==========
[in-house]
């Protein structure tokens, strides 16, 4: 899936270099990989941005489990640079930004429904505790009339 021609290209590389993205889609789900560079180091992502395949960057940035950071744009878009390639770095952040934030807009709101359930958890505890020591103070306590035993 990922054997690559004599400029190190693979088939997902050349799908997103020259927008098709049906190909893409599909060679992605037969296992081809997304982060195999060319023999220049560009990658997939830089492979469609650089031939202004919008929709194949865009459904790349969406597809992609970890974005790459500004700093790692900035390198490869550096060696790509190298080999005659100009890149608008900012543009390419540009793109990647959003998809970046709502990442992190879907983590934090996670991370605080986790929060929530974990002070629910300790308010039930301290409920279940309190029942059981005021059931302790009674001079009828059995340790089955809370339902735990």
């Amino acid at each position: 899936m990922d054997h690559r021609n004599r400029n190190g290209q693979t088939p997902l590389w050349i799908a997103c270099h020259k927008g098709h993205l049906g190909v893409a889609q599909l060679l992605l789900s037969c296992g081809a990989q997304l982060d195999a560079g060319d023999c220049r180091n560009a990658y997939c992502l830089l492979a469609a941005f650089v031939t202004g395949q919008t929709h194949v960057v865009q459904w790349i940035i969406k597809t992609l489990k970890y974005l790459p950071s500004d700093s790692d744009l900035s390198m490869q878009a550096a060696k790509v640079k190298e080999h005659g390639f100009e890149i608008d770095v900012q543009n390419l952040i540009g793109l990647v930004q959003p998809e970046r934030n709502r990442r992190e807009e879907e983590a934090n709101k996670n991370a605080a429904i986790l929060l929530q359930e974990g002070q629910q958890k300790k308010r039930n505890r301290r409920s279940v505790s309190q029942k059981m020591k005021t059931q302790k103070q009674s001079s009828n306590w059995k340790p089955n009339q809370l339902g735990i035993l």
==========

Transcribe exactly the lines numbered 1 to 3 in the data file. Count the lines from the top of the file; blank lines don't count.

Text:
[in-house]
């Protein structure tokens, strides 16, 4: 899936270099990989941005489990640079930004429904505790009339 021609290209590389993205889609789900560079180091992502395949960057940035950071744009878009390639770095952040934030807009709101359930958890505890020591103070306590035993 990922054997690559004599400029190190693979088939997902050349799908997103020259927008098709049906190909893409599909060679992605037969296992081809997304982060195999060319023999220049560009990658997939830089492979469609650089031939202004919008929709194949865009459904790349969406597809992609970890974005790459500004700093790692900035390198490869550096060696790509190298080999005659100009890149608008900012543009390419540009793109990647959003998809970046709502990442992190879907983590934090996670991370605080986790929060929530974990002070629910300790308010039930301290409920279940309190029942059981005021059931302790009674001079009828059995340790089955809370339902735990």
């Amino acid at each position: 899936m990922d054997h690559r021609n004599r400029n190190g290209q693979t088939p997902l590389w050349i799908a997103c270099h020259k927008g098709h993205l049906g190909v893409a889609q599909l060679l992605l789900s037969c296992g081809a990989q997304l982060d195999a560079g060319d023999c220049r180091n560009a990658y997939c992502l830089l492979a469609a941005f650089v031939t202004g395949q919008t929709h194949v960057v865009q459904w790349i940035i969406k597809t992609l489990k970890y974005l790459p950071s500004d700093s790692d744009l900035s390198m490869q878009a550096a060696k790509v640079k190298e080999h005659g390639f100009e890149i608008d770095v900012q543009n390419l952040i540009g793109l990647v930004q959003p998809e970046r934030n709502r990442r992190e807009e879907e983590a934090n709101k996670n991370a605080a429904i986790l929060l929530q359930e974990g002070q629910q958890k300790k308010r039930n505890r301290r409920s279940v505790s309190q029942k059981m020591k005021t059931q302790k103070q009674s001079s009828n306590w059995k340790p089955n009339q809370l339902g735990i035993l």